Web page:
Southeast Asian ruling parties, history shows, seldom lose elections. Only four have done so this century – Indonesia’s Golkar in 2004, Thailand’s Democrat Party in 2001 and 2011 and Myanmar’s military-run United Solidarity and Development Party in 2015.
Malaysia’s Barisan Nasional (BN) coalition, which had been in power consecutively since 1957, can now be added to that list after it lost a momentous general election on Wednesday, despite now former Prime Minister Najib Razak employing every manipulative tactic he had to hand.
In a result that caught most political analysts and pollsters off-guard, the opposition Pakatan Harapan coalition stormed to victory, winning 122 of the lower house’s 222 seats.
On Thursday evening, Mahathir Mohamad, a former prime minister who quit the ruling United Malays National Organisation (UMNO) and joined the opposition alliance in 2016, was sworn in as the country’s new premier.
During most of the day, it seemed that Najib was wrangling for some way to remain in power but in the end his party conceded defeat.
The shock electoral result has sent ripples throughout Southeast Asia, a region which has witnessed a significant deterioration in democracy in recent years.
In July, Cambodians head to the polls in a general election devoid of the country’s largest opposition party, which was summarily dissolved in November. Thailand’s military junta has delayed calling an election for years.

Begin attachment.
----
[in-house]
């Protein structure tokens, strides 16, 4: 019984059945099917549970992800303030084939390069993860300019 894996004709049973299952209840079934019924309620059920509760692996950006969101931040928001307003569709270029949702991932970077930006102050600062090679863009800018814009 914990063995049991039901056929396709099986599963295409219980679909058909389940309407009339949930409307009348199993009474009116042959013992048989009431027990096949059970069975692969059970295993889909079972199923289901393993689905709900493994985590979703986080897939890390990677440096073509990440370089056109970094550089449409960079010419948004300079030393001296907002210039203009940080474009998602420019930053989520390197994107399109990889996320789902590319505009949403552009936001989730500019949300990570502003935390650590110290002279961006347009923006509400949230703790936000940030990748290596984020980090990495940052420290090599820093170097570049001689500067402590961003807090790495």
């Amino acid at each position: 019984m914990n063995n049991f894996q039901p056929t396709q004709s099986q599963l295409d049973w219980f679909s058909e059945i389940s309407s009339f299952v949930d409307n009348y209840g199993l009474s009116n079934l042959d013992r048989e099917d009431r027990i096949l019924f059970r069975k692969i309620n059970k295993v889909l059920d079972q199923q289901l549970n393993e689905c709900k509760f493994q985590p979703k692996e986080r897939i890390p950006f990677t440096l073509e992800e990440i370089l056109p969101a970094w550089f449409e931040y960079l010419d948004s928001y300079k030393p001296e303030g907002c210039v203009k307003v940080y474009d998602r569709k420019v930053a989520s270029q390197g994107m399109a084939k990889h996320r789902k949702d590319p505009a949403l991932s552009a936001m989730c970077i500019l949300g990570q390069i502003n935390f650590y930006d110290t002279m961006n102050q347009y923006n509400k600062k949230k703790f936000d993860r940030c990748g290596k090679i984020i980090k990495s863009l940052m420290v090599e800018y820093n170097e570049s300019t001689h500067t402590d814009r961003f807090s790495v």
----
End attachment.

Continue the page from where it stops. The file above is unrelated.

Myanmar’s civilian-led government, led by former pro-democracy icon Aung San Suu Kyi, has disappointed even its most ardent supporters. And Philippine President Rodrigo Duterte looks increasingly authoritarian by the day.
But some analysts are now asking whether Malaysia’s election result could reverse this illiberal trend and serve as the region’s so-called first democratic domino.
“The Malaysian election shows that there are limits to malfeasance and rights abuses that people are prepared to accept, meaning that elites like Najib who take the people for granted will pay a heavy price,” Phil Robertson, deputy director of Human Rights Watch’s Asia division, told Asia Times.
Wednesday’s ballot also shows citizens in the region that a country ruled by one party for six decades can be removed from power and, regardless of how much a ruling party gerrymanders and distorts a country’s political system, it is not impossible for an electoral rival to overcome hefty odds.
“Hopefully, some governments may take this as a signal that they should do better in representing the people’s interests,” Robertson said.
Tash Aw, a distinguished Malaysian author, summed up the national mood when he wrote that “Malaysians can exult in the knowledge that they took part of the greatest show of democracy this country has ever seen.”
Citizens across Southeast Asia have been equally jubilant. Singaporeans, who have also been controlled by one party since the 1950s, took to social media to praise their Malaysian neighbors, as well as ponder whether they might achieve a similar electoral surprise at their own general election, due by 2021.
Thaksin Shinawatra, a former democratically-elected Thai prime minister who was ousted in a military coup in 2006, was quick to heap praise on Mahathir for the victory. “The power of the people has spoken loud and clear that they do not only remember his outstanding legacy but needed his leadership,” Thaksin wrote on Facebook.
The Pheu Thai Party, the latest incarnation of Thaksin’s now-dissolved Thai Ruk Thai Party, is no doubt hoping to instigate a similar electoral surprise when Thailand’s military junta led by Prayut Chan-ocha eventually holds general elections, now slated for February 2019.
Timor-Leste, widely regarded at the strongest democracy in Southeast Asia, despite being the region’s poorest nation, is set for another general election this weekend, after last year’s returned a weak minority government that couldn’t form a mandate. It is expected to take place freely and fairly.